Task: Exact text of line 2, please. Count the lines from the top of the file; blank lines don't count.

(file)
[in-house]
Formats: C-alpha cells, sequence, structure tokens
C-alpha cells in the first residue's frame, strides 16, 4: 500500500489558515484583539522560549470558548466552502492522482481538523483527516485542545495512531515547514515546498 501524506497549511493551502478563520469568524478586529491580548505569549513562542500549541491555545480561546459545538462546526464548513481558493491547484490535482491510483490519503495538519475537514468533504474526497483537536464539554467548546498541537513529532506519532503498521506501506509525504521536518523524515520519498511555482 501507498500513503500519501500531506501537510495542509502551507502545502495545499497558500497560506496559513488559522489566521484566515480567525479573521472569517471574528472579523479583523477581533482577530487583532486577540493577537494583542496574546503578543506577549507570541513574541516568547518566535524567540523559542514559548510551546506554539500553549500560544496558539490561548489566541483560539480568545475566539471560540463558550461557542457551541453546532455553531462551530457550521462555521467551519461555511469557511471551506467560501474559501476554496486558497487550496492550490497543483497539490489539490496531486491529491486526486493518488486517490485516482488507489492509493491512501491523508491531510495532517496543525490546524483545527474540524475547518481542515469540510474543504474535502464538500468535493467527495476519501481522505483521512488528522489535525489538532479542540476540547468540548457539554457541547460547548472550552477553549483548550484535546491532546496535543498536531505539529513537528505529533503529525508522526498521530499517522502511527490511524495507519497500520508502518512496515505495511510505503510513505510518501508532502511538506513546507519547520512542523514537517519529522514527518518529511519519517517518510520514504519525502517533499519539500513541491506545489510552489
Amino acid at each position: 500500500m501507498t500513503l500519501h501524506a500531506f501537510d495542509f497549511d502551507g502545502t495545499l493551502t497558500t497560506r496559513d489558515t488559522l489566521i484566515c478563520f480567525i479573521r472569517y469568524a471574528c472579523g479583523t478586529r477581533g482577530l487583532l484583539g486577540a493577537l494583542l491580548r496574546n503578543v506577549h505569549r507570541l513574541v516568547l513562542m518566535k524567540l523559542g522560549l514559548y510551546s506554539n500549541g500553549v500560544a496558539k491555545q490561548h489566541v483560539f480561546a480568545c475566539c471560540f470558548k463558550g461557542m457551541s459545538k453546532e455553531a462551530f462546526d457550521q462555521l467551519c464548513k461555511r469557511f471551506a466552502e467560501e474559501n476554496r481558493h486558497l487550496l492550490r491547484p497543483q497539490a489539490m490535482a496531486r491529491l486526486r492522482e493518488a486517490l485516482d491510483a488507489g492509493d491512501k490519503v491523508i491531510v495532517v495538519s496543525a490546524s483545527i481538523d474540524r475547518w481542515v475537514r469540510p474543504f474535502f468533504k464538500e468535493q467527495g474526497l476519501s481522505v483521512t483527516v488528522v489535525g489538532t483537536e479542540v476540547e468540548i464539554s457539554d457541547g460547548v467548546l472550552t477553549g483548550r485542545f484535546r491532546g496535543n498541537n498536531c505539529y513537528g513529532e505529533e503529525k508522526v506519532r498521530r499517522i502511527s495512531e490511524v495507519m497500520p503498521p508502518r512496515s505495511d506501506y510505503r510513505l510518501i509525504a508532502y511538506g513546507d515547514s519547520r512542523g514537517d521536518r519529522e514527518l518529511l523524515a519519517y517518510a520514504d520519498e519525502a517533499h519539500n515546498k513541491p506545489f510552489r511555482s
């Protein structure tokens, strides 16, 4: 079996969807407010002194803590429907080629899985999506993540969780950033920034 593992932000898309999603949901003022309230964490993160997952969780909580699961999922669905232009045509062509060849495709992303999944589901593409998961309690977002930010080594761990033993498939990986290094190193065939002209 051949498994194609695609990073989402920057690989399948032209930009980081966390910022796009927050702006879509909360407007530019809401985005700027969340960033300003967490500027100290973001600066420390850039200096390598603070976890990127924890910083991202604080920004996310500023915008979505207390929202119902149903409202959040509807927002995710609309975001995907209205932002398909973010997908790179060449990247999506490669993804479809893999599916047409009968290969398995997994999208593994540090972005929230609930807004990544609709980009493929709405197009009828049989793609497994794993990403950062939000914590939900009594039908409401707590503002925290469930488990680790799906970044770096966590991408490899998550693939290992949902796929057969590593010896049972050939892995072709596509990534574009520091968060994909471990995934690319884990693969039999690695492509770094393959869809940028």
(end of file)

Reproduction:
Formats: C-alpha cells, sequence, structure tokens